But i wanna at least give this theory some effort to see if i can establish this condition. In theory it makes perfect sense to me.

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Re: Standing Waves in Generators
« Reply #4 on: July 25, 2011, 04:27:49 AM »
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Offline mondrasek

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Re: Standing Waves in Generators
« Reply #5 on: July 25, 2011, 04:35:15 AM »
This method is entirely reactive, you could even call it reactive resonance.
So the comparison to cold current might apply in a way.
As far as i know there is 3 types of radiant energy, electron spin, electro thermal and time density.
Since the power factor is zero there is no energy consumed in the circuit, 100 % reflected.
The actual charge on the dump cap is i believe a consequence of a displacement current trying to recharge the virtual capacitance layer in the dipole created by the cancelling coils. The dump capacitor plates can obviously turn this into real Joules not VARs.

About the math, i unfortunately am not aware of the right equation to calculate the resonance capacitance for out-of-phase inductors.
Since the inductance is technically zero, all know equations would send you to the "sun" hehe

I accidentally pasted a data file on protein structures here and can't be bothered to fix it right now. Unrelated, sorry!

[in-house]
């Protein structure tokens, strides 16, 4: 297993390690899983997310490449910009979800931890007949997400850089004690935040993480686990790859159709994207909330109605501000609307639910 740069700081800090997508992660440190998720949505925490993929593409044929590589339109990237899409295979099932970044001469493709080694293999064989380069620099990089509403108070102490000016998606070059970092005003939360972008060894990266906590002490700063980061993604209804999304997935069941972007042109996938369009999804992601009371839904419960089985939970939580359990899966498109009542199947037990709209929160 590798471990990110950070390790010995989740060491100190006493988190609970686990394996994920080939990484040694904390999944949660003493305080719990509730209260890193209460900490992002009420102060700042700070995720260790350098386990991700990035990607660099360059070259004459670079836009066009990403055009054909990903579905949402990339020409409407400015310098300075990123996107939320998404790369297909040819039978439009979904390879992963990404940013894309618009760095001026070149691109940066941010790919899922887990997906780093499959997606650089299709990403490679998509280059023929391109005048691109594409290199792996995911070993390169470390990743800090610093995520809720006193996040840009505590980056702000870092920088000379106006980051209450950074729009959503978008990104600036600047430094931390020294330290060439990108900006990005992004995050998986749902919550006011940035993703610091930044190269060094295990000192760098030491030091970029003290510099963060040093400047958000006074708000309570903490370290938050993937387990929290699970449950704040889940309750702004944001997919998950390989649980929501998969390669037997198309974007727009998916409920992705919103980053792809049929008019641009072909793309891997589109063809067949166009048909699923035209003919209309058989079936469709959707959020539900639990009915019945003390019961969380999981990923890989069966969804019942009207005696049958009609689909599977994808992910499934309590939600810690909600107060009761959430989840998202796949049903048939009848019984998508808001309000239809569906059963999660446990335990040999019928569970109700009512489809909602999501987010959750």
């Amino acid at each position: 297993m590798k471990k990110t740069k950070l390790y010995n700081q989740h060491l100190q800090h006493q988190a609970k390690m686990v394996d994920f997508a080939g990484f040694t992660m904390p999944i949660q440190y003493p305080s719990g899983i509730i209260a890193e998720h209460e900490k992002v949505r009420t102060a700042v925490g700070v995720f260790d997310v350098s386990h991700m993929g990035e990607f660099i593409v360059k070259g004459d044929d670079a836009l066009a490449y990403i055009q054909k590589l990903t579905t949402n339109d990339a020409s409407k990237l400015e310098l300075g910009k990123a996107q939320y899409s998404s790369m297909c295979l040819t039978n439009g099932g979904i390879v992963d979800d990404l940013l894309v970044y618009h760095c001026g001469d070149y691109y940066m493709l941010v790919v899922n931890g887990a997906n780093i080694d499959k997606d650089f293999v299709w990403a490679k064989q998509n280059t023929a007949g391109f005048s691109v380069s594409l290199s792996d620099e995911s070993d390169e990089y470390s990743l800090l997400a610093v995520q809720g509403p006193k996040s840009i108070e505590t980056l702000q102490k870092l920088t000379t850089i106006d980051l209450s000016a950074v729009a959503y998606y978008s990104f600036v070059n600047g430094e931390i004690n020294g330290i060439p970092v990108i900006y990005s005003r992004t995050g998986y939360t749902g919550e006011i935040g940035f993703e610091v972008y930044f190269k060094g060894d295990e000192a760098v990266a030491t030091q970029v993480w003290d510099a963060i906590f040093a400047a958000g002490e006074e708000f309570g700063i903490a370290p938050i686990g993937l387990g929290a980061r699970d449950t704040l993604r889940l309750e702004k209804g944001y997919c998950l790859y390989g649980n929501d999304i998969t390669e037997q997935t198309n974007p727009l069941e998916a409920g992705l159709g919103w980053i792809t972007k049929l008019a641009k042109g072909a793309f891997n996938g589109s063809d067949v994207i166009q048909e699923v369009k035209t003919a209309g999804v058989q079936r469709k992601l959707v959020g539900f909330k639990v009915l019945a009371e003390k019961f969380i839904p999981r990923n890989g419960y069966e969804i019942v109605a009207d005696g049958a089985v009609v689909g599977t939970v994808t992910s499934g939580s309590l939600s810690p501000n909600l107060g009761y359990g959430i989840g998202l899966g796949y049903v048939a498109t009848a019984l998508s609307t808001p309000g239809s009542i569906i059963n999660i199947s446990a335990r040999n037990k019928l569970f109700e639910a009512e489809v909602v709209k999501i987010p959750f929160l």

Same conclusions here!

I am very disheartened by every classically trained EE I have tried to explain this to.  They mostly appear unwilling to accept the idea of "reactive current" since that is a no-no in classical power transmition.

But as @bolt has said all along, VARs into a cap becomes usuable Joules.

Pretty neat, huh?

M.

Offline gyulasun

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Re: Standing Waves in Generators
« Reply #6 on: July 25, 2011, 02:04:38 PM »
Wondering, what do you make of Gyula's comment about "cold current"?  I think it refers to pure reactive current.  I recall something about it not being able to register on a normal ammeter, but should still sight a lamp.

M.

Hi Folks,

I wrote on "cold current" this in Reply #4392 (Muller Dynamo):
"A good observation that once you still measure or normally indicate output current with the usual current meter it must be a conventional current.
Unconventional current (some call it 'cold'  current) is not supposed to be measured or even indicated by normal current meters, the presence of such current could be indicated by an incandescent lamp as other stated."

So I did NOT mean reactive current,  this latter CAN be measured with normal ammeters.  Just try to charge up a 100 or 470uF electrolytic cap via a series current meter from a simple 1.5V AA battery, you will see the (exponentially) diminishing current values till the full charge up state, beyond which the cap's leakage current would flow. The same happens with AC (if your current meter is quick enough to follow the AC frequency), a series of charging and discharging currentflows are repeated at the rate of the AC frequency.
I do not know what constitutes cold current (I mean in case of conventional current the electron flow does it), I simply referred to Floyd Sweet and Bearden's descriptions, where an incandescent lamp "is able" to sense the presence of cold current by giving a very 'whitish' light, while a series normal ammeter cannot show any cold current value...